2017 Chevrolet Volt Premier Review

This is the best plugin hybrid for the money

Wade Thiel, Senior Staff Writer

Positives: Prodigious electric range, tight steering, surprising acceleration, little body roll, comfortable seats and a great infotainment system.
Negatives: Can feel a little cramped (especially in the back seats), Chevy claims passenger capacity of five but four is more realistic, still some hard plastics in the interior, gasoline engine sounds like a lawnmower.
Bottom Line: The Chevrolet Volt is a very good plugin hybrid and probably the best option out there if you want the cost savings and clean operation of an electric car but still need to take long trips. It's an affordable option with plenty of technology and some seriously nice seats, amenities and road manners. Having said all that, Chevrolet did cheap out on some of the interior materials and larger drivers might feel a little claustrophobic due to the Volt's tight interior. For the right person, this is a perfect car.
 View Our 2017 Chevrolet Volt Overview
We’ve come to realize that Chevrolet makes excellent cars. The Malibu and the Cruze are two of the best examples. They surprise most people who haven’t driven a Chevy in a while. The Volt is cut from the same cloth. While it’s a drastically different vehicle than the Malibu and Cruze it features similar build quality and what feels like a focused mission. The Volt puts most other plug-in hybrids to shame. It boasts longer electric range, doesn’t look like a weird space car and drives wonderfully.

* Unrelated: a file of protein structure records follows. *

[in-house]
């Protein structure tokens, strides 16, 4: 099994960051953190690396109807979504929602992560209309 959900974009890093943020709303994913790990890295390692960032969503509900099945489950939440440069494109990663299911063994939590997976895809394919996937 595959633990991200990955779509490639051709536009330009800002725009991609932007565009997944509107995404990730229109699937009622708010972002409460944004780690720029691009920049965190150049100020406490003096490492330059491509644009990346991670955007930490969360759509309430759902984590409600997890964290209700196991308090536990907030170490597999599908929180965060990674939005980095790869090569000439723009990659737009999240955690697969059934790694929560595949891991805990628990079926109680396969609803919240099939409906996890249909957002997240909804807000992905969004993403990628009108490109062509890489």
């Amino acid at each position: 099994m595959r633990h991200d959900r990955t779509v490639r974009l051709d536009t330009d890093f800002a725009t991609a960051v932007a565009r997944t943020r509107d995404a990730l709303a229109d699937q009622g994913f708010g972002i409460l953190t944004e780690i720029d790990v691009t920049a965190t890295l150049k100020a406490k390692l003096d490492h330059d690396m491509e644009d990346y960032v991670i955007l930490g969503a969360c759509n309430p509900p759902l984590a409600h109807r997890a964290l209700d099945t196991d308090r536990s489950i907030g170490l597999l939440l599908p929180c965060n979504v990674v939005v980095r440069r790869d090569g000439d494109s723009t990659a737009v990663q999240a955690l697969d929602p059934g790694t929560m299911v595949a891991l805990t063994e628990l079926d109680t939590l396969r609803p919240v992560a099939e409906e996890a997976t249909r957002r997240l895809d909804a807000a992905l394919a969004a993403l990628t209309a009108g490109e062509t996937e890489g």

Earlier in the year, we got to take the Volt for a short spin and really liked the experience. We could recognize that Chevrolet has something in the Volt. Recently, we were able to borrow a 2017 Volt for a full week to see what the car is really all about. Here’s what we found.

Driving Experience



We were surprised by how much we enjoyed driving the Chevrolet Volt. It’s a solid car with good, well-weighted steering and a firm ride with little body roll. We didn’t expect it to feel as sporty as it did, and the drive modes seriously alter how the car handles itself on the road. Sport mode is genuinely sporty and normal mode is focused on comfort and smoothness.